HD Memories

I recently struggled through the somewhat agonizing decision-making process of researching, choosing, and buying a new HD camcorder to replace an ancient Sony clunker that I bought a whole five years ago. In technological terms, that’s a lifetime! We’re talking full-frame, standard-resolution, mono-aural memories. My seven-year-old watches video of past birthdays and asks, “Daddy, what’s wrong with the TV?”

The decision to upgrade to an HD video camera was easy not only because of my child’s discerning taste but also because our home has embraced HD content fairly heartily. We jumped on the HDTV pretty early and drooled over HD cable content. I’ve immersed myself—way too often, my wife would say—in HD gaming on the Xbox 360. (Have you played Call of Duty 4 yet? Holy crap!) And before HD DVD tanked, yes, I bought a player and now have a nice little library of two dozen cheaply purchased HD DVDs that I’ll enjoy for years. So it was only a matter of time before I demanded that my family’s recorded memories feature HD-quality sight and sound.

My decision-making process required significant head-scratching. Should I go with a tape-based, hard-drive-based, or DVD-based camera? I came this close to choosing a hard-drive model, but then I asked myself the rather obvious, deal-breaking question, “Where will I store all my large HD video files?” I like the notion of the hard-drive-based camera, but I didn’t want to also invest in a huge storage server. At least, not yet. And what of the DVD-based camera? Would DVDs, in the end, be as reliable a storage medium as tape? I finally decided that my best bet was the tried-and-true tape-based camera.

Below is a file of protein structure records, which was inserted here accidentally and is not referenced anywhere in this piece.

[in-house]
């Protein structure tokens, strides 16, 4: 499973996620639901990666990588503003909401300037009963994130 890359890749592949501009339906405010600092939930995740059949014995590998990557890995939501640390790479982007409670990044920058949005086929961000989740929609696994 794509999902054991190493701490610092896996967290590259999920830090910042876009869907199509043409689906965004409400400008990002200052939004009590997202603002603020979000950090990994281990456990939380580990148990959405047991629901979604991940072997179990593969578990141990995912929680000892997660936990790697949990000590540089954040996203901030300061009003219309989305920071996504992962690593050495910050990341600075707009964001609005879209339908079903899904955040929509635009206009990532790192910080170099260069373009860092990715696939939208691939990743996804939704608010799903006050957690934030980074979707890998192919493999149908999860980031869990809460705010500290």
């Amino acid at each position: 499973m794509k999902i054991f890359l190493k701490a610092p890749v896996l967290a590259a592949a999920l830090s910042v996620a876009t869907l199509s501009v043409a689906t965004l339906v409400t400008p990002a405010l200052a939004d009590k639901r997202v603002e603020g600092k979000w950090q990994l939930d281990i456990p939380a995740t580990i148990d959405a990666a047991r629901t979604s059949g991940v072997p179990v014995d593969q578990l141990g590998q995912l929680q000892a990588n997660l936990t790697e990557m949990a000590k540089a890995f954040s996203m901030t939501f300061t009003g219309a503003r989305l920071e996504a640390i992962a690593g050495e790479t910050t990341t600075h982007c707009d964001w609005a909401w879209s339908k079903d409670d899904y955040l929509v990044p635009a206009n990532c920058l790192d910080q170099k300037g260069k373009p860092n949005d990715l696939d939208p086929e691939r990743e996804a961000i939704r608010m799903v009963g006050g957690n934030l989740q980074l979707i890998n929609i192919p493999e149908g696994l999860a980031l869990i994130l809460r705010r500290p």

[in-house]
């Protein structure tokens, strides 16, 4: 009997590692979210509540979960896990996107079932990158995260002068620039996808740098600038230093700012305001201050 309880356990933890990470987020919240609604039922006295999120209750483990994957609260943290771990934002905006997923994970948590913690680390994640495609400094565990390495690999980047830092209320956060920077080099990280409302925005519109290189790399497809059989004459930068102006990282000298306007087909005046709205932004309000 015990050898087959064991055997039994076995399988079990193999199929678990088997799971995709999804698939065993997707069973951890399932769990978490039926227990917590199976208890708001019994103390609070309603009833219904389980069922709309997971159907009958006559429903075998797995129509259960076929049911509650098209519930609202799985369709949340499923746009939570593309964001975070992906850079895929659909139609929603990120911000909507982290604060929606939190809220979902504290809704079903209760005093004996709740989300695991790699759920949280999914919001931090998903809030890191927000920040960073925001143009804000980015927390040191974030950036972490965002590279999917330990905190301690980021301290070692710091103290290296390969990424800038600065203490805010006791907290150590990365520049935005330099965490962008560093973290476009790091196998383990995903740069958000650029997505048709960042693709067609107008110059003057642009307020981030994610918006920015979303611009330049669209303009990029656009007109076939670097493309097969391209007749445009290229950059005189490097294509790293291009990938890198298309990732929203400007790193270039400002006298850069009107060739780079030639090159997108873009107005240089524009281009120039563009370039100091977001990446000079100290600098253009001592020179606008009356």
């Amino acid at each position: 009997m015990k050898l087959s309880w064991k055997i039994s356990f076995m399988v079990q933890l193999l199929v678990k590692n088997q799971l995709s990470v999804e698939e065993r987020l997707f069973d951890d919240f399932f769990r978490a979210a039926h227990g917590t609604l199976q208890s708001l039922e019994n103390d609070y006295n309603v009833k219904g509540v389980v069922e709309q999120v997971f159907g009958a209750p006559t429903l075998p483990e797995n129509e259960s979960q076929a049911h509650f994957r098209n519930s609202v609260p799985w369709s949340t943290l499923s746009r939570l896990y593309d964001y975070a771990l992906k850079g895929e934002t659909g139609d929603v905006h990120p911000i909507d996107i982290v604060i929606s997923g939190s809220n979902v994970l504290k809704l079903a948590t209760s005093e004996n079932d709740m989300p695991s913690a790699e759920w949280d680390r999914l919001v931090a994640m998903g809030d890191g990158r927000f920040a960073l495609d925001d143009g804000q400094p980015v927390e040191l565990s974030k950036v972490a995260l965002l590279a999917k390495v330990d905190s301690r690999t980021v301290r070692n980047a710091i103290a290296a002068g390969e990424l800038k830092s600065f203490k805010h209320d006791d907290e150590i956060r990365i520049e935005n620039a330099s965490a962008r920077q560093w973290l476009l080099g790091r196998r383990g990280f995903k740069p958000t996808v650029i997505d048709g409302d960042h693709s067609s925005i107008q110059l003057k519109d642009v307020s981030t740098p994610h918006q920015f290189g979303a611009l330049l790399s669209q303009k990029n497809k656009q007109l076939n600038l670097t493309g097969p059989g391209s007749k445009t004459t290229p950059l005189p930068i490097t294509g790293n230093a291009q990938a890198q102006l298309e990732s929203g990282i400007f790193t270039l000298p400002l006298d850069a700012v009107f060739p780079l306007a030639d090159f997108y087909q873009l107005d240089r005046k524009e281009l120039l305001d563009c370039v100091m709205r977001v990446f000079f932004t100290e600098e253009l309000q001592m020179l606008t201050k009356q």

After further research and forum-trolling and review-gazing, I landed on the Canon HV20, a nifty little powerhouse that actually cost less than my original standard-def Sony behemoth. I’ve recorded about an hour’s worth of HD video and tested it on the HDTV—truly astounding. This is the kind of camera that makes me want to become a better filmmaker.

What kind of camera to you use to record your memories? I know I have some very large HD files to content with in my future, and editing them will be a little more time-consuming. But I can’t get over the Wow factor of playing these videos for family and friends who visit. And when my daughter turns 8, she can rest assured that I’ll capture every detail of the celebration.

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